Around 200 Manchester professionals came together for the pro-manchester Property and Regeneration Lunch, hosted by The Lowry Hotel. This annual event is a key opportunity for property professionals to discuss the sector, the impact of the latest budget and the trends for the year ahead.
Jane Forbes, Chair of pro-manchester, opened the event and noted how well timed it was, given that the significant policy changes for the sector following the budget. This was echoed by John Ashcroft, CEO of pro-manchester and our host for the day, who also thanked event sponsors 90 Degrees, Allied London, City Suites, Together and Trowers & Hamlins.
The first panel discussion focussed on the housing targets, trends and policy changes. Paul Beardmore, Manchester City Council and CEO of Manchester Place, noted that the new housing targets are at a level not achieved since the 1960s. This level of building is necessary following the deficit of housing created during the last recession and he welcomed the increase in funding.
Stephen Heverin, Growth & Regeneration Director at Onward Homes, offered his perspective from a social housing standpoint. Whilst also welcoming the renewed focus on housebuilding, he would like to see a greater focus on affordable homes being created in the right areas. In particular, he noted that the target for new homes doesn’t sit with the desire to redevelop brownfield sites as additional gap funding would be required to make this a viable option. Paul agreed, noting that of the 26,000 comments on the new spatial plan the vast majority were in opposition to the use of greenfield sites. Further investment is needed in areas to make them attractive to residents.
Suzanne Benson, Partner at Trowers & Hamlins, commented on the surprise negative backlash from the removal of stamp duty for the majority first time buyers. Whilst obviously appealing to the youth vote, the measures seem unlikely to unlock a significant portion of the market and may lead to higher prices. Instead she argued the increase of the Help to Buy scheme, already used for one in three new build purchases, would have more of an impact. Suzanne further noted that we will see the first repayments on these schemes start next year, and that any rise in interest rates may create a pinch point.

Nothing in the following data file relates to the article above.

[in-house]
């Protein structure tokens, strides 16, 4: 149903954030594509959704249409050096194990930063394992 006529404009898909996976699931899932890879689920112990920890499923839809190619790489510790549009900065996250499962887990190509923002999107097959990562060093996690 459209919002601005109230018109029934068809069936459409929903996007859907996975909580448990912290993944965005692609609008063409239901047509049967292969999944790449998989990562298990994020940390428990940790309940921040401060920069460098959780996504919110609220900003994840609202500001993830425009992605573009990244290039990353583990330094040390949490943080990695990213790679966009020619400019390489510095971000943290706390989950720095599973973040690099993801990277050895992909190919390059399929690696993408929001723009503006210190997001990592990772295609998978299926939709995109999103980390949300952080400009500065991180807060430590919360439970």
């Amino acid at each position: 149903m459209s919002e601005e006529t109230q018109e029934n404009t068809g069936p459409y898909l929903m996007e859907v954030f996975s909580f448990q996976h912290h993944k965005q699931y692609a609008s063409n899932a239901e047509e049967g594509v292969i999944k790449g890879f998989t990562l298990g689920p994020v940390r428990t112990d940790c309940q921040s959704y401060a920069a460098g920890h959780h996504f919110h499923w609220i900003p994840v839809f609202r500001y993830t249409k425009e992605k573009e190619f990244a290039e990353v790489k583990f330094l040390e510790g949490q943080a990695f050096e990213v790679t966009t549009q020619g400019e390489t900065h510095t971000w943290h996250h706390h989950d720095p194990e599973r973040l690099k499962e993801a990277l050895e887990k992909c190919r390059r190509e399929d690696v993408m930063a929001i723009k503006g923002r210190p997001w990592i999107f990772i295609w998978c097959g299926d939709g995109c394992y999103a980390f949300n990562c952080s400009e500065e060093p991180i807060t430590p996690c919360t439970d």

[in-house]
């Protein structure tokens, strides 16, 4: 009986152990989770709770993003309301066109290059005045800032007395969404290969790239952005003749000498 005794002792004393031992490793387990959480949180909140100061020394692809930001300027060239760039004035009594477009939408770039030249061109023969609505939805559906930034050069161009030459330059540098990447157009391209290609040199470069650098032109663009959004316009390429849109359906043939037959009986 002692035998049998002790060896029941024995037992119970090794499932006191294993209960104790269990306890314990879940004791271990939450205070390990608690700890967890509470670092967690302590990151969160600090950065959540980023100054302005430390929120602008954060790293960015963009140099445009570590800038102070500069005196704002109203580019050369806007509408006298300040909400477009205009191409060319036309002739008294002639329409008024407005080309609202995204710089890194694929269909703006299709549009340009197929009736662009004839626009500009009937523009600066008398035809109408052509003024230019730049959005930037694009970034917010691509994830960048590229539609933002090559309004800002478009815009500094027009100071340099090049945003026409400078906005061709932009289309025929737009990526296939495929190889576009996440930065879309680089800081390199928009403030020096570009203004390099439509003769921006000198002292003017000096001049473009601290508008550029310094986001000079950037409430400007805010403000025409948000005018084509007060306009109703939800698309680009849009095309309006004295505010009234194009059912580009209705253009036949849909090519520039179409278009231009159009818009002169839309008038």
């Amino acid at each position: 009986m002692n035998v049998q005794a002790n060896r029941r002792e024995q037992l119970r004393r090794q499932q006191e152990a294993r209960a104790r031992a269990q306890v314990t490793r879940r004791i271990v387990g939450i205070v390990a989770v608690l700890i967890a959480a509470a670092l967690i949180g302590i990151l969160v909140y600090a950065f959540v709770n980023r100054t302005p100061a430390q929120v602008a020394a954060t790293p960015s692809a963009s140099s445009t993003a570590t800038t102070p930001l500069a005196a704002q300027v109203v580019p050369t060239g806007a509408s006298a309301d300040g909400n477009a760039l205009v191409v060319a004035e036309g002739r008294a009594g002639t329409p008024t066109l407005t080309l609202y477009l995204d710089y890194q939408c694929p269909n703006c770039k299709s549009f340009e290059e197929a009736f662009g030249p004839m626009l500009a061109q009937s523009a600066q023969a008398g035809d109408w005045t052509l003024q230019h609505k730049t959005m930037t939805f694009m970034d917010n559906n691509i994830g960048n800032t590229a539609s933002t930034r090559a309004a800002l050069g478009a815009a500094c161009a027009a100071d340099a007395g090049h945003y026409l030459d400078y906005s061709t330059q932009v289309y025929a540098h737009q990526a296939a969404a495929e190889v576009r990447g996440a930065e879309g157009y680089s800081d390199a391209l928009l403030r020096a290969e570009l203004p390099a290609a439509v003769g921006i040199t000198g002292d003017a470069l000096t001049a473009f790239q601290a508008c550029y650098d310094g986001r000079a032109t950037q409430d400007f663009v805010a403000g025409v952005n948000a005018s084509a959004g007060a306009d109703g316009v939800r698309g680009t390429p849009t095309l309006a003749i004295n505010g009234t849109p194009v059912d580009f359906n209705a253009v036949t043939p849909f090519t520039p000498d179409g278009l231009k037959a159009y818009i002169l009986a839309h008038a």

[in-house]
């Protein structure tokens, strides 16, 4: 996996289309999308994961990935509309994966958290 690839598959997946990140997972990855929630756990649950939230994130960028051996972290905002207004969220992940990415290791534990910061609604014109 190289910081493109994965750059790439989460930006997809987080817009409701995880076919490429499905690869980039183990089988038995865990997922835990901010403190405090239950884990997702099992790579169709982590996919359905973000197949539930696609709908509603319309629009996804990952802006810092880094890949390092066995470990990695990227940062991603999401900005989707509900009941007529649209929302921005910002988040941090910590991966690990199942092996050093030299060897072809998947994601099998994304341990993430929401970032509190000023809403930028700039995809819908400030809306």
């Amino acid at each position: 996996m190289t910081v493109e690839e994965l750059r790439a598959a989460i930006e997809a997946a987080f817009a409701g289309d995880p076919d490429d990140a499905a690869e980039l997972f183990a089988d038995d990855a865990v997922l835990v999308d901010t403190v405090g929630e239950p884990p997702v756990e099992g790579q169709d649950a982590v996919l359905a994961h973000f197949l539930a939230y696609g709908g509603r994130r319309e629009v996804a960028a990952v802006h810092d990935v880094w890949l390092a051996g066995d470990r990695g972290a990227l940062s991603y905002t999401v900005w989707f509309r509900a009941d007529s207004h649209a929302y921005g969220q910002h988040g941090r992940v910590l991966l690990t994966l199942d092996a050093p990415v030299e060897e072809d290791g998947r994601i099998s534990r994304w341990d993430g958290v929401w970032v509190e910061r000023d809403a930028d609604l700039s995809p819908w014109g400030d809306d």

After an impressive lunch, John chaired the second panel of the day, focussing on the development trends in the city. Will Lewis, Founding Director at OBI Property, stated that this is a hugely exciting time for Manchester fuelled by a high growth, tech and e-commerce sector. This optimistic view was supported by Thomas Renn, Managing Director at Manchester Science Partnerships, who is seeing a phenomenal uptake from growing R&D businesses.
Chris Reay, Group Property Director of Allied London, recapped on an exceptional year which saw the completion of Spinningfields and a change of occupier type from big corporates to tech companies, such as MediaCom, and shared working spaces, such as WeWork. Further developments in the restaurant sector will include the launch of 20 Stories (from D&D) and The Ivy in 2018.
Steve Luty, Corporate Development Director at Together, commented on the change in the investor landscape as the traditional banks have moved out of that market. Will noted that Manchester is increasingly popular with investors, both from the UK and globally (thanks to the efforts of MIDAS amongst others). Chris reiterated that Manchester has far more to offer than simply being “cheaper than London” and is winning bids over all European cities. Allied London are taking advantage of these developments with the creation of “Enterprise City” (at St Johns), XYZ Works and “The Vault” (for fin tech companies). Thomas highlighted the R&D capabilities within the city, including a wealth of Nobel laureates and the development of 2D materials.
Rounding off the panel and the event, John asked for any concerns for the year ahead. The panel were unanimously positive with Steve noting we all need to maintain confidence in the market to encourage ongoing investment.